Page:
Brain injury support at Cedar Road
As part of Brain Injury Week we spoke to Susan Guest, Service Manager at 48 Cedar Road. This brain injury rehabilitation residential home in Dudley supports up to nine residents. Here, we help people to develop and maintain their cognitive skills. Susan explains what brain injury rehabilitation is and the type of support Cedar Road provides.
What is a brain injury rehabilitation service?
“It’s a service that provides care and support to rehabilitate people with a brain injury to live a fulfilled life. The support we provide is based around rehabilitation techniques, which increase individuals’ independence. We use proven methods, which are a part of our training programme, to monitor progress and focus on improving cognitive and behavioural impairments.”
What kind of conditions do people with a brain injury have?
“It depends, we can have people with mental health issues as well as an acquired brain injury (ABI).
“An acquired brain injury can happen to anybody after a life changing event. This could be a car accident or related to health conditions, like a stroke. After such incidents people’s lives change forever. Usually, this affects their ability to live independently.”
How do we support people with a brain injury?
“The support we provide varies on the needs of our residents and what their personal goals are. For example, people may need therapy support, speech and language development or help with daily routines like washing and eating. We’ve got such a lot to offer at Voyage Care because we have a great team of therapists and psychology specialists that are also a part of the support package.”
Susan continues, “At 48 Cedar Road, we’ve got people ranging from no mobility at all, who literally can’t do anything, to supporting people on an outreach support package. Outreach support is where people live in their own accommodation. These individuals are more independent than residents at 48 Cedar Road. They can wash themselves, make a meal and complete their daily routine on their own. The support that they need is more focused on social and security. This could be helping them complete their weekly food shop, access local community facilities or getting into education.”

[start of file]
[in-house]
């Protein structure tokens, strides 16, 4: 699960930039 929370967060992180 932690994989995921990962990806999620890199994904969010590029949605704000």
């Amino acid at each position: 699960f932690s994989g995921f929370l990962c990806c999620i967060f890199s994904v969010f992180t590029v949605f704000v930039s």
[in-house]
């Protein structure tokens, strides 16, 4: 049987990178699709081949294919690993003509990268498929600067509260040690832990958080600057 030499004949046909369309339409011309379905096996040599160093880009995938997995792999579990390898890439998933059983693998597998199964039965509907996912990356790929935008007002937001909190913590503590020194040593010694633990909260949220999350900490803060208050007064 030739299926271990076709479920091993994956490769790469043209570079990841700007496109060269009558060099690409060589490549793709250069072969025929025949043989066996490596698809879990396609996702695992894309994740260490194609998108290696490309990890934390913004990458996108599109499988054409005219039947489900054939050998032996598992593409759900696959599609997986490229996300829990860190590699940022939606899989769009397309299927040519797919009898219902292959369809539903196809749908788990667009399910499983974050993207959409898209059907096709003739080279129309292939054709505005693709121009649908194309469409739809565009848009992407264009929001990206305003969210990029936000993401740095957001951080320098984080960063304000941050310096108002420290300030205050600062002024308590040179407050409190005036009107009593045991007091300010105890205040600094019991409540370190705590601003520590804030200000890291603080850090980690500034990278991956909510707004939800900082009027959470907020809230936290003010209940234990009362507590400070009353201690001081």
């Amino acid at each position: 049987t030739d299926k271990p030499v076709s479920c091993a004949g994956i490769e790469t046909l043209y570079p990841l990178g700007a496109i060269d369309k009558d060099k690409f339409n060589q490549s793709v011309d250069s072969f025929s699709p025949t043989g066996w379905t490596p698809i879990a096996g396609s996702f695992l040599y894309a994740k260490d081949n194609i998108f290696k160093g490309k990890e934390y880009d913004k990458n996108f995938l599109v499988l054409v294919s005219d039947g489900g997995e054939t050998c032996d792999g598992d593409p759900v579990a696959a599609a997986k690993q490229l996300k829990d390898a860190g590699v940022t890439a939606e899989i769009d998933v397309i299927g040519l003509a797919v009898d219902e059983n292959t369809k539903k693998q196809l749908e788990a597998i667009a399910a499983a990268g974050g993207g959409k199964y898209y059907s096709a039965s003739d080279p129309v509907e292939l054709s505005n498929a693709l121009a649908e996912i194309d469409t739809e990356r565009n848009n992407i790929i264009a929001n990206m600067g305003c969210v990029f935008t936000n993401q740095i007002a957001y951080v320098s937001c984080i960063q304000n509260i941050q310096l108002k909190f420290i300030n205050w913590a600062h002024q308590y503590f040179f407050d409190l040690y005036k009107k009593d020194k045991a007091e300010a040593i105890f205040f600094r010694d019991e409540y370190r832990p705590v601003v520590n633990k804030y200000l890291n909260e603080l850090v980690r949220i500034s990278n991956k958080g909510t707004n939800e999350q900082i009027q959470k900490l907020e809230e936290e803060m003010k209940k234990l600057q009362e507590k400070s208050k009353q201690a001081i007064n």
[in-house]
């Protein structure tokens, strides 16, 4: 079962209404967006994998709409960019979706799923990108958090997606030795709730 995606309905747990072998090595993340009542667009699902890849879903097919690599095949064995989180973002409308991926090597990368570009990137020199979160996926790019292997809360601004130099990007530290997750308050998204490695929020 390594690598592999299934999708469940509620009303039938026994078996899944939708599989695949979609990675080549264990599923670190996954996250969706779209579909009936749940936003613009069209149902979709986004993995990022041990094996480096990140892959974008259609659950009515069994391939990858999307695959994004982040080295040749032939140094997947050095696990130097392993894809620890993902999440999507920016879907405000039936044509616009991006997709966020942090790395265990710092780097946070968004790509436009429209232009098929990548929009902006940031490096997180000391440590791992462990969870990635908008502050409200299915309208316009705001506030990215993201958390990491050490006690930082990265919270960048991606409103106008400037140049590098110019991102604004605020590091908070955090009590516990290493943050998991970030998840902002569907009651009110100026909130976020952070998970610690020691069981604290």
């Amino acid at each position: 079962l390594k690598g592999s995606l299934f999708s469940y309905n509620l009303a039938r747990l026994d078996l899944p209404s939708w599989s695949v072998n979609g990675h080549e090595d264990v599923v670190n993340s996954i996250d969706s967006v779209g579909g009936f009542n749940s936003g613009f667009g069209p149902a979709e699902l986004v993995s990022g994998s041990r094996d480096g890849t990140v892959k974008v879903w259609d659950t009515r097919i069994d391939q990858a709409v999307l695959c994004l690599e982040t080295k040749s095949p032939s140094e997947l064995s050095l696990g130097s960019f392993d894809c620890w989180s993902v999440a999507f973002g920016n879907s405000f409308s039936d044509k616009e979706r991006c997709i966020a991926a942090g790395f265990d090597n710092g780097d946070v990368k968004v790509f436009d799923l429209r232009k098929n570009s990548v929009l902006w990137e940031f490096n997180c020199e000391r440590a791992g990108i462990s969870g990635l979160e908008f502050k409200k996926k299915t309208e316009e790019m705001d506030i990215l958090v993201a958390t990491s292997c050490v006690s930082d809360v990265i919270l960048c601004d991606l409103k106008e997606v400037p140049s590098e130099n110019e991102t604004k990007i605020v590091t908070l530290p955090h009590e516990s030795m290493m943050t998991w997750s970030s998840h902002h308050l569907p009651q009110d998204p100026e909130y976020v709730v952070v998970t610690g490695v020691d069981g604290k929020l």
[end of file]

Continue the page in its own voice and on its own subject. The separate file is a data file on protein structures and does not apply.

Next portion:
How do we train our support teams?
“Training is tailored to the needs of the people we support but also includes several advanced levels of brain injury support training. As well as five mandatory modules delivered by expert trainers, we encourage our staff to complete a brain injury related apprenticeship and other e-learning awareness courses.
“We have specialist training on a range of tools, such as Goal Attainment Scaling (GAS)
and Therapy Outcome Measures (TOM). Senior managers can also work towards
a postgraduate Continuing Professional Development (CPD) pathway.”
Susan told us more about the hands-on training, “When you join a service, you’re allocated a buddy. So, you’ll have somebody who is more experienced and has been working in the service a while. Your buddy can help you with your E-learning and answer any questions you might have. They’re there to support you every step of the way.”
It sounds like a large team is important to provide the best support at a brain injury service. What does the structure of your team look like?
“I’m the registered manager and then we’ve got a deputy manager, three senior support workers, and a number of support staff. We have eight staff on the morning shift, six on the afternoon and three support workers that work the night shift. And then we have the outreach, where they offer one-to-one support in the community in the individual’s home. Outreach support is usually for a couple of hours a day but varies on the needs of the individual. As the people we support become more independent, we change their person-centred support plan to work toward new goals or reduce the level of one-to-one support we provide.”
What have you learned about working in a brain injury service?
“These people don’t choose to have these disabilities. They would much rather be independent and in their own home. So, you have got to empathise with them and provide the best care and support so that they can lived a fulfilled life.”
Find out more about brain injury support.